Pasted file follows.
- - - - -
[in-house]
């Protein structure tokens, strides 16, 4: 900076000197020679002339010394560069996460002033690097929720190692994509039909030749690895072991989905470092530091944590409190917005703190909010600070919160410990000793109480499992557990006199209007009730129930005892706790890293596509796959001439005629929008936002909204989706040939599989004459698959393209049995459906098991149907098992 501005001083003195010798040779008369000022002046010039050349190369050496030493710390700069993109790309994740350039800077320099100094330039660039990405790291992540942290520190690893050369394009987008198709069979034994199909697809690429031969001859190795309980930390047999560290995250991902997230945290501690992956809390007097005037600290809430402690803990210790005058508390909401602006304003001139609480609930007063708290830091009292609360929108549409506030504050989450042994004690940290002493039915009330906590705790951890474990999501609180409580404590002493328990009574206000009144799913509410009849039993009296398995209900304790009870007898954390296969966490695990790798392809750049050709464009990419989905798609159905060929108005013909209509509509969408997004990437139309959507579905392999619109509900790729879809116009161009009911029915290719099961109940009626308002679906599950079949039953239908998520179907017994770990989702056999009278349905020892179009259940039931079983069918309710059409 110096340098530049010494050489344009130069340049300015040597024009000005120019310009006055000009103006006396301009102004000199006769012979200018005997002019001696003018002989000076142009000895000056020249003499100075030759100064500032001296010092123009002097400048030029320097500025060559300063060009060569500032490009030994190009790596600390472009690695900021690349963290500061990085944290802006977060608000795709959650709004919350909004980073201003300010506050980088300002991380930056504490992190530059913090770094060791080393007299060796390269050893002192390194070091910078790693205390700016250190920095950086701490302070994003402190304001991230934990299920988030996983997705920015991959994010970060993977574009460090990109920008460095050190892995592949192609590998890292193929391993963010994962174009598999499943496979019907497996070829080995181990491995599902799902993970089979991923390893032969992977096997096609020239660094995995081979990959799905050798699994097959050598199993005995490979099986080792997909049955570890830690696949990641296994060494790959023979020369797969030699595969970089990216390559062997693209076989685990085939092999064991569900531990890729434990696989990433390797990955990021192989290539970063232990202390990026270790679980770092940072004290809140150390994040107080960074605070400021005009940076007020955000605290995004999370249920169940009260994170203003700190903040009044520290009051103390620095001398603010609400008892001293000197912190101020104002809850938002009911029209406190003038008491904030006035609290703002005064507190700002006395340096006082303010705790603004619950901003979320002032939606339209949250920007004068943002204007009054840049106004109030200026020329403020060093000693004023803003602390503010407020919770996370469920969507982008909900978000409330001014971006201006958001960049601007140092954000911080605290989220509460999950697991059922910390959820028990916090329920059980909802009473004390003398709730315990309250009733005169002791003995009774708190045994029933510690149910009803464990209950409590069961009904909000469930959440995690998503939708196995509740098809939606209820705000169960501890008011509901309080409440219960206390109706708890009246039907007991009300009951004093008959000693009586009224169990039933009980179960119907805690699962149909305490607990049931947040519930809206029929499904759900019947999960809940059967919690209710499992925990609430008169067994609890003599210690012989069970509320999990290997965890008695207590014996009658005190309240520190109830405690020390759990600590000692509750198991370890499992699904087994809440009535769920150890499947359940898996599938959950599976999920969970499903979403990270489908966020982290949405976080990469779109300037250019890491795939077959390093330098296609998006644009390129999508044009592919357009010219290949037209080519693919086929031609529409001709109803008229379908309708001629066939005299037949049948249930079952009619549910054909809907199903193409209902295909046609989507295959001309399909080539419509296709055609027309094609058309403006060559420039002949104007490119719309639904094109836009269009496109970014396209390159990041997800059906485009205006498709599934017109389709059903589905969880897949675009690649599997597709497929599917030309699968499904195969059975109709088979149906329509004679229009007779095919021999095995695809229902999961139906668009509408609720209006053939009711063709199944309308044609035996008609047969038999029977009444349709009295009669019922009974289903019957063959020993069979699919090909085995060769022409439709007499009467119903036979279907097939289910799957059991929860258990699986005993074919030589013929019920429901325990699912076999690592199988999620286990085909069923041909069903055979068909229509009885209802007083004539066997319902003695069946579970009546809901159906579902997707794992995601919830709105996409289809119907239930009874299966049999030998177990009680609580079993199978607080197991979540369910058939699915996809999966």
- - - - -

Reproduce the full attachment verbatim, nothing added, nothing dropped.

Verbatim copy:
[in-house]
């Protein structure tokens, strides 16, 4: 900076000197020679002339010394560069996460002033690097929720190692994509039909030749690895072991989905470092530091944590409190917005703190909010600070919160410990000793109480499992557990006199209007009730129930005892706790890293596509796959001439005629929008936002909204989706040939599989004459698959393209049995459906098991149907098992 501005001083003195010798040779008369000022002046010039050349190369050496030493710390700069993109790309994740350039800077320099100094330039660039990405790291992540942290520190690893050369394009987008198709069979034994199909697809690429031969001859190795309980930390047999560290995250991902997230945290501690992956809390007097005037600290809430402690803990210790005058508390909401602006304003001139609480609930007063708290830091009292609360929108549409506030504050989450042994004690940290002493039915009330906590705790951890474990999501609180409580404590002493328990009574206000009144799913509410009849039993009296398995209900304790009870007898954390296969966490695990790798392809750049050709464009990419989905798609159905060929108005013909209509509509969408997004990437139309959507579905392999619109509900790729879809116009161009009911029915290719099961109940009626308002679906599950079949039953239908998520179907017994770990989702056999009278349905020892179009259940039931079983069918309710059409 110096340098530049010494050489344009130069340049300015040597024009000005120019310009006055000009103006006396301009102004000199006769012979200018005997002019001696003018002989000076142009000895000056020249003499100075030759100064500032001296010092123009002097400048030029320097500025060559300063060009060569500032490009030994190009790596600390472009690695900021690349963290500061990085944290802006977060608000795709959650709004919350909004980073201003300010506050980088300002991380930056504490992190530059913090770094060791080393007299060796390269050893002192390194070091910078790693205390700016250190920095950086701490302070994003402190304001991230934990299920988030996983997705920015991959994010970060993977574009460090990109920008460095050190892995592949192609590998890292193929391993963010994962174009598999499943496979019907497996070829080995181990491995599902799902993970089979991923390893032969992977096997096609020239660094995995081979990959799905050798699994097959050598199993005995490979099986080792997909049955570890830690696949990641296994060494790959023979020369797969030699595969970089990216390559062997693209076989685990085939092999064991569900531990890729434990696989990433390797990955990021192989290539970063232990202390990026270790679980770092940072004290809140150390994040107080960074605070400021005009940076007020955000605290995004999370249920169940009260994170203003700190903040009044520290009051103390620095001398603010609400008892001293000197912190101020104002809850938002009911029209406190003038008491904030006035609290703002005064507190700002006395340096006082303010705790603004619950901003979320002032939606339209949250920007004068943002204007009054840049106004109030200026020329403020060093000693004023803003602390503010407020919770996370469920969507982008909900978000409330001014971006201006958001960049601007140092954000911080605290989220509460999950697991059922910390959820028990916090329920059980909802009473004390003398709730315990309250009733005169002791003995009774708190045994029933510690149910009803464990209950409590069961009904909000469930959440995690998503939708196995509740098809939606209820705000169960501890008011509901309080409440219960206390109706708890009246039907007991009300009951004093008959000693009586009224169990039933009980179960119907805690699962149909305490607990049931947040519930809206029929499904759900019947999960809940059967919690209710499992925990609430008169067994609890003599210690012989069970509320999990290997965890008695207590014996009658005190309240520190109830405690020390759990600590000692509750198991370890499992699904087994809440009535769920150890499947359940898996599938959950599976999920969970499903979403990270489908966020982290949405976080990469779109300037250019890491795939077959390093330098296609998006644009390129999508044009592919357009010219290949037209080519693919086929031609529409001709109803008229379908309708001629066939005299037949049948249930079952009619549910054909809907199903193409209902295909046609989507295959001309399909080539419509296709055609027309094609058309403006060559420039002949104007490119719309639904094109836009269009496109970014396209390159990041997800059906485009205006498709599934017109389709059903589905969880897949675009690649599997597709497929599917030309699968499904195969059975109709088979149906329509004679229009007779095919021999095995695809229902999961139906668009509408609720209006053939009711063709199944309308044609035996008609047969038999029977009444349709009295009669019922009974289903019957063959020993069979699919090909085995060769022409439709007499009467119903036979279907097939289910799957059991929860258990699986005993074919030589013929019920429901325990699912076999690592199988999620286990085909069923041909069903055979068909229509009885209802007083004539066997319902003695069946579970009546809901159906579902997707794992995601919830709105996409289809119907239930009874299966049999030998177990009680609580079993199978607080197991979540369910058939699915996809999966």